IndexIn 1983, during a week-long series of multi-media shows at the Brooklyn Academy of Music called United States I-IV, Laurie Anderson, the American experimental performance artist and musician, described walking as falling and catching yourself with each step:

You’re walking. And you don’t always realize it, but you’re always falling. With each step you fall forward slightly. And then catch yourself from falling. Over and over, you’re falling. And then catching yourself from falling. And this is how you can be walking and falling at the same time.

I’ve often smiled at her words during the 24+ years since those fabulous, funny, weird evenings at BAM. I fling my right foot before me and lean forward, falling onto it. Then I throw, and fall on, the left foot. And so on, down the street, “walking and falling at the same time.”

I’ve been thinking about this especially during the past seven weeks, during my introduction to Tai Chi at Ho-I on Monday evenings. I’ve come to realize that, although my verbal activities all day are (pretty well) considered, most of my physical movements are automatic and fairly random. I go flailing about, falling and catching myself as Laurie Anderson describes.

Perhaps you’ve seen Tai Chi? It’s what old Chinese men and women do in the park: a silent, solitary dance. Tai Chi is teaching me an appreciation for moving with greater intention, for better balance and control — and in decades perhaps, a potent ability to defend myself. With Tai Chi, it seems, I should be able to kill someone very, very slowly. (Don’t worry. That’s not a goal.)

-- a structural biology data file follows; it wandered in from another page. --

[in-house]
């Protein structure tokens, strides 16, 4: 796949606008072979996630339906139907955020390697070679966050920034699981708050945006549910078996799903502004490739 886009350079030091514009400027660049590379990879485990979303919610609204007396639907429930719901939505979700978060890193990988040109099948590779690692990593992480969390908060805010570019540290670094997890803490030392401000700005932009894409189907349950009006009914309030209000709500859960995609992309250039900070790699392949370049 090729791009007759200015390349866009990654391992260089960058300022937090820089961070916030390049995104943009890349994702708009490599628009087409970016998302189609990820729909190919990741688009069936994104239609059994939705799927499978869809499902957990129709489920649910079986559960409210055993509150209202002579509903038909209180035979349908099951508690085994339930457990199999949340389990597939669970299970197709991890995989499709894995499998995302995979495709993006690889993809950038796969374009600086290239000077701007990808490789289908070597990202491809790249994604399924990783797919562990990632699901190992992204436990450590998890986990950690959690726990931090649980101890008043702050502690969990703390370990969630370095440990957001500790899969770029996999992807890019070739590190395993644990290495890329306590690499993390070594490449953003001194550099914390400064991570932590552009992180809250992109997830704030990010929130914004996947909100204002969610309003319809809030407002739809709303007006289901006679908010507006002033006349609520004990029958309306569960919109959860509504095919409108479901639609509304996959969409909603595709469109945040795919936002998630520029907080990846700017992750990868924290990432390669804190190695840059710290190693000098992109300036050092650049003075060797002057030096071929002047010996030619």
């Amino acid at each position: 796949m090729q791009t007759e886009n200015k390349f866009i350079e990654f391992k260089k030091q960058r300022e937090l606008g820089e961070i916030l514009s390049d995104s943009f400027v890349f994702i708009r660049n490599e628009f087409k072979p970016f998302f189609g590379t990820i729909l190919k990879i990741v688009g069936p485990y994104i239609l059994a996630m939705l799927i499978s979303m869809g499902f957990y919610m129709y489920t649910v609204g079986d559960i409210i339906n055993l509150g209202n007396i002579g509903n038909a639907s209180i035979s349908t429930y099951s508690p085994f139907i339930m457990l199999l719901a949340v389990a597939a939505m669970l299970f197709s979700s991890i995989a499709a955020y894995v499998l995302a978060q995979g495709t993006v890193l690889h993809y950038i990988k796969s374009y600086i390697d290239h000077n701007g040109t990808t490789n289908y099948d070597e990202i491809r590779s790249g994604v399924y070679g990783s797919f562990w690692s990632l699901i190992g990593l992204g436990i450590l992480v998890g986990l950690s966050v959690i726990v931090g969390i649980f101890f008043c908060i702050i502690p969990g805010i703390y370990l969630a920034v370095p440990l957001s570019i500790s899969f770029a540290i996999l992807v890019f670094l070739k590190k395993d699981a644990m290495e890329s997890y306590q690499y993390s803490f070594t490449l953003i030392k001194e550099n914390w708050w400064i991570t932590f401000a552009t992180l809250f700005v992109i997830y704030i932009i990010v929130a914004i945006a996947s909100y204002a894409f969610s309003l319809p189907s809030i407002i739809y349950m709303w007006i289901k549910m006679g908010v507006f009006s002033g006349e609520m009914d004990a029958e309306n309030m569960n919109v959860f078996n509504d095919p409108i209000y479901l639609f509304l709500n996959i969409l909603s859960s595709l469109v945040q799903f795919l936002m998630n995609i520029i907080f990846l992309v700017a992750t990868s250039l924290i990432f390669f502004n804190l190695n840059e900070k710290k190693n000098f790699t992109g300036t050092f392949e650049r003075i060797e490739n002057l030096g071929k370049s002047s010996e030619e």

Amid my usually thoughtless physical activity all day, however, I recognize one series of moves that I always make very methodically, very consistently: getting in the car. I always swing open the door very carefully. I always move my feet the same way. I always shift my weight the same way. My pace and timing are always the same. Even my breathing is the same, all the way to the cleansing breath, once I am behind the steering wheel, the door is firmly shut, and the keys are finding their way into the steering column. Is this true for you? Pay attention next time and see.

Why do I dance so consistently with the car door? Perhaps because I’ve learned that, when I do it haphazardly, without practiced skill, I might whack my head on the threshold, kick my shin against the door, fall into the car, or slam the door on precious body parts. (They are all precious to me. I love them all like my children.)

The car door is, in some modern way, our physical adversary, our daily sparring partner, seeking to punish us if we move carelessly. We can get in the car without thinking much about our movements, but those movements must be well practiced. Or else we have bumps and bruises to show for it.

Though I am at the very beginning of this study and practice, I can see that Tai Chi offers to teach me to move through all of life with increasing physical skill and intention. For now, I am ever more grateful for my mobility and agility.